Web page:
Responsiveness without Representation: Evidence from Minimum Wage Laws in U.S. States

Gabor Simonovits, Andrew M. Guess, Jonathan Nagler

Research output: Contribution to journalArticlepeer-review


How well does public policy represent mass preferences in U.S. states? Current approaches provide an incomplete account of statehouse democracy because they fail to compare preferences and policies on meaningful scales. Here, we overcome this problem by generating estimates of Americans' preferences on the minimum wage and compare them to observed policies both within and across states. Because we measure both preferences and policies on the same scale (U.S. dollars), we can quantify both the association of policy outcomes with preferences across states (responsiveness) and their deviation within states (bias). We demonstrate that while minimum wages respond to corresponding preferences across states, policy outcomes are more conservative than preferences in each state, with the average policy bias amounting to about two dollars. We also show that policy bias is substantially smaller in states with access to direct democratic institutions.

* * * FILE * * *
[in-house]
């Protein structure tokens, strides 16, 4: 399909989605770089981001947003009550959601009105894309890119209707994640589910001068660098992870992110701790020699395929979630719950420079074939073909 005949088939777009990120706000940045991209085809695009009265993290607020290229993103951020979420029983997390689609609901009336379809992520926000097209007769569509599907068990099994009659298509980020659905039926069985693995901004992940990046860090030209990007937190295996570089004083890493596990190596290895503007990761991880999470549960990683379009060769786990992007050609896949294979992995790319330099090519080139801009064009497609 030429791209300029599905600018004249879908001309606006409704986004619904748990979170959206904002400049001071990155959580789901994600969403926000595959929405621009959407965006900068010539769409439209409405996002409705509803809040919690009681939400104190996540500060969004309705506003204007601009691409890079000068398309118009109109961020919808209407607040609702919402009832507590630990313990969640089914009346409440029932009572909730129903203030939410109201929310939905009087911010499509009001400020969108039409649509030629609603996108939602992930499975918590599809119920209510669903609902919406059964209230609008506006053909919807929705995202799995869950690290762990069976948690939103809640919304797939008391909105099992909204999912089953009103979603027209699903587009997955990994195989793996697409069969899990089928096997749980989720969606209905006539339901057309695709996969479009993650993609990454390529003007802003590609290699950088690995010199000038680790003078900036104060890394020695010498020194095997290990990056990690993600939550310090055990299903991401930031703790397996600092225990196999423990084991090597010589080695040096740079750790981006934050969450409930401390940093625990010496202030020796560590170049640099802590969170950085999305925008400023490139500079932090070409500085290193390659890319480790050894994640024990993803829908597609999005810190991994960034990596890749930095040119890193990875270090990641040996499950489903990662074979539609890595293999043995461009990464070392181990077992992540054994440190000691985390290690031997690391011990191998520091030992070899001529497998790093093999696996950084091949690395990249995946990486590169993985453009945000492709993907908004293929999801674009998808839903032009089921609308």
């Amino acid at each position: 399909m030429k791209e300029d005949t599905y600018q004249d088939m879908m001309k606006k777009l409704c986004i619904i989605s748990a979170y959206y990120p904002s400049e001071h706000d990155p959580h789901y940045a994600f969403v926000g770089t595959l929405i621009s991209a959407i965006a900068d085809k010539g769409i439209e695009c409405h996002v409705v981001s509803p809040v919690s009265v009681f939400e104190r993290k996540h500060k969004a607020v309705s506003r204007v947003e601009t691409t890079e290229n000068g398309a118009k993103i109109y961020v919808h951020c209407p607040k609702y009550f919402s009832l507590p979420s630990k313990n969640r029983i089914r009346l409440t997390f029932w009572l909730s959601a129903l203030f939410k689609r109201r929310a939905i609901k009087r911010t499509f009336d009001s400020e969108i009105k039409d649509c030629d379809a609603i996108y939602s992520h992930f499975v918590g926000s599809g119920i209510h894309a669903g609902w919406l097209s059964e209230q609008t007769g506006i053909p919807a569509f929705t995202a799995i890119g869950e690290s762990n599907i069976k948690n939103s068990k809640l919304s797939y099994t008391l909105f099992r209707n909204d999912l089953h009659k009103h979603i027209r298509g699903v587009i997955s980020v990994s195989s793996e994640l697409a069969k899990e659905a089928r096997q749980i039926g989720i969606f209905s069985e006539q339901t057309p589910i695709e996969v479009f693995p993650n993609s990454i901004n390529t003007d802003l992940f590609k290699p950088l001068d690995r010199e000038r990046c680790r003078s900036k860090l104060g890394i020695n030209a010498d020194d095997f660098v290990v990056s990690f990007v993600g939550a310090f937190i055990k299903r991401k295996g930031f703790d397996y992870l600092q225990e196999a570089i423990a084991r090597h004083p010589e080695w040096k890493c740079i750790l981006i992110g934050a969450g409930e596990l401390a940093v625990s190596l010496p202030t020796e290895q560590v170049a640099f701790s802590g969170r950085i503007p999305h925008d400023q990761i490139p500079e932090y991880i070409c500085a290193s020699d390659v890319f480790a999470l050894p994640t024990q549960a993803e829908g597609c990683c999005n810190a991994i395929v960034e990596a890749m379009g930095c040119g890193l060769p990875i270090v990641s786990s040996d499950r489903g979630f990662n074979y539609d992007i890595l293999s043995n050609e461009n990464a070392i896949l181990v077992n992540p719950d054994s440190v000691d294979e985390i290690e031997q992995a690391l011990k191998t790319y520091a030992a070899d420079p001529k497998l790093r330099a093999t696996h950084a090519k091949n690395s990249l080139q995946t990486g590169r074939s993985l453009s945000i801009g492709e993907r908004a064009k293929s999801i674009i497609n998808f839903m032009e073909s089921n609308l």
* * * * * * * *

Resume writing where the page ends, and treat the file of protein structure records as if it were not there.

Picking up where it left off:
Original languageEnglish (US)
Pages (from-to)401-410
Number of pages10
JournalAmerican Journal of Political Science
Issue number2
StatePublished - Apr 2019

ASJC Scopus subject areas

  • Sociology and Political Science
  • Political Science and International Relations


Dive into the research topics of 'Responsiveness without Representation: Evidence from Minimum Wage Laws in U.S. States'. Together they form a unique fingerprint.

Cite this